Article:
Hey Guys, was doing alittle flirt pole work with my 5 month old Dogo. Any advice or criticism would be greatly appreciated. Daily I continue to work on his obedience as well in addition to working on his prey drive. I plan on doing more personal protection with him so i wanna make sure I'm building him up correctly.


  1. Ryan, there is much to critique here mostly because if you were looking to do some kind of sport work like Schutzhund this would be ok mostly (besides the part about the out by agitator).

    BUT, if you want to do personal protection training this training will actually confuse him to thinking “watch him” will mean someone is going to play a game with him. I am going to start filling in the proper steps in the personal protection checklist soon, so it is a lot of steps. too much to write in a single comment, but here are the main pointers that will be counter-productive that i see in the video

    1. “watch him” should be reserved for when there is something truly suspicious that you want to encourage a true defensive bark from.

    2. I would never desensitize a dog to a stick hit by making him think it is something harmless. This is done in sport work because they want dogs to keep a calm full mouth bite while the dog takes two stick hits with a padded stick that doesn’t even hurt. This will set your dog up for someone to get a free hit on him and surprise the hell out of him in a real situation when he suddenly realizes that bad guys do mean harm and not just playing a game.

    3. If doing personal protection training i wouldn’t have the person playing the role as the agitator “out” the dog. The handler should not ever player agitator either. You can do “outs” with the dog while playing tug and other games, but it should not mimic what would look like a protection set up. You never want the dog to think he is supposed to loosen a grip based on what the agitator is telling him.

    4. I see you are encouraging the bark to make the tug move. This is to encouraging bark due to barrier frustration. This is needed for sport work since the dogs are fully on prey drive and dont feel threatened, so it is needed for barks and holds etc… I don’t see the harm in doing it when playing with the dog, but i never found it necessary when doing real training. when you do real “watch ’em”s he will do a real bark anyway. If he is really frustrated because he cant get to something he will also bark. Like i said, no harm in doing it, but you will see it isn’t necessary and can sometime turn into a pain in the butt when you want the dog to be quiet when you “shut the dog off” after a bite.

    What i would recommend is to play without the backtie. When he bites you can keep pressure on the tug and pet him and tell him he is a “good boy” so he knows it is a game. Then if you want to teach him basics of fighting back “as a game” actually give him little slaps on the side and when he counters praise him and give him the tug or let him have it mostly while you hang onto the rope end and then bring him back in and play some more. This way when you put him against an agitator and you are holding the leash you can pet him and be on the same side as him, when the agitator hits him, he knows what to do from you and you praise him when he does correctly. The same eventually goes for the stick. Don’t pet him with it… HIT him with it lol… just not that hard in the beginning but hard enough where he wants you to stop and tries a counter to make you stop. You can also go the style of teaching him to disabe the weapon which is best done at this age. If you want to do that let me know..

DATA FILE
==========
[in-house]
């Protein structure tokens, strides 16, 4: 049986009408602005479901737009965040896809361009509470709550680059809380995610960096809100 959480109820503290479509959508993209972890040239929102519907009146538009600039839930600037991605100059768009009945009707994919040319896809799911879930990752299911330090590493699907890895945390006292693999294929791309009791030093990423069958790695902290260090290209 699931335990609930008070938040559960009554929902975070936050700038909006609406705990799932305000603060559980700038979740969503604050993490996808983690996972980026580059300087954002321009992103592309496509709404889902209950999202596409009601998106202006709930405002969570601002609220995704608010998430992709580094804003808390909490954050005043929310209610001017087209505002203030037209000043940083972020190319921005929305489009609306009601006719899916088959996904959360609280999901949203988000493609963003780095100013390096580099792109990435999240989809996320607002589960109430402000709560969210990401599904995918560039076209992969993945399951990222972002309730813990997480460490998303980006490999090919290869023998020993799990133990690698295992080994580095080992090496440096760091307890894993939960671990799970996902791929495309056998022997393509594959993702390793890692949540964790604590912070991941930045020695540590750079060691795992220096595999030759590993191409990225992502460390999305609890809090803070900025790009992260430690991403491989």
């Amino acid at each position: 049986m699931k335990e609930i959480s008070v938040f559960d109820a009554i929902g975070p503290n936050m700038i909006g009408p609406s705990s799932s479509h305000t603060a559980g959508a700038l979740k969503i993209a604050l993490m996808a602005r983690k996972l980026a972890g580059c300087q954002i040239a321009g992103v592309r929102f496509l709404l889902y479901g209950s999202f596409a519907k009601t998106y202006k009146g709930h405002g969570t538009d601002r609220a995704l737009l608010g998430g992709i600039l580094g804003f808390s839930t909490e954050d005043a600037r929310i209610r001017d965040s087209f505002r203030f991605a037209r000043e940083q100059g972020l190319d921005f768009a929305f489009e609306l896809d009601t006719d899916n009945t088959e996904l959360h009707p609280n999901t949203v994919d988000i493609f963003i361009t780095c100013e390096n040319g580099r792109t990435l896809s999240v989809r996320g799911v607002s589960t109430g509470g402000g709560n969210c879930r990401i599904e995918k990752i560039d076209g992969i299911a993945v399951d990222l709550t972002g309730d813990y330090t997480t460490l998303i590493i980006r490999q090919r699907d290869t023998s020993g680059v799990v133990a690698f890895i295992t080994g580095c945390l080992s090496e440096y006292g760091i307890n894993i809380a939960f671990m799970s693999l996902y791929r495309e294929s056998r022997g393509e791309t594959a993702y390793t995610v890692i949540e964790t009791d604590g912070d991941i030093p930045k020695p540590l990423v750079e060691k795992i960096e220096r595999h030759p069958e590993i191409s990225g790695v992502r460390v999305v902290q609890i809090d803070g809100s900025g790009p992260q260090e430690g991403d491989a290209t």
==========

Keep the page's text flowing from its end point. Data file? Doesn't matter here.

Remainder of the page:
2. excellent, i actually watched alot of your videos of you doing the trasfer with other tugs. while he is biting one tug in comes the next tug so he learns to go for that threat. i will keep up with what you had advised. thanks again!!

  3. Well, it can be ….just not when used in that way…Hopefully when Mike gets a chance he will put up some detailed step by steps for protection work. Can be a little complicated at times since there’s a lot of little things that all create the bigger picture. Keep watching close eyes on our protection videos, starting with the puppy ones. (and thats not just cause my boy as a pup is in it 😉 You’ll start to pick up a lot of little things from all of the videos if you really pay attention. You’ll pick up things from the handlers, the agitators, and direction you hear Mike give in the background… and remember to keep asking questions constantly!

    1. i started working more with the tugs and actually using 2 like mike had told me before….introducing the second as if it was coming in to hit him and he releases the other and goes for the one coming to smack him.

  4. Keep staying involved guys, the more we collaborate as a community the better, We are all here for the same purpose. To love our dogs, better them and better ourselves for them! Sharing with one another and commenting helps everyone learn together.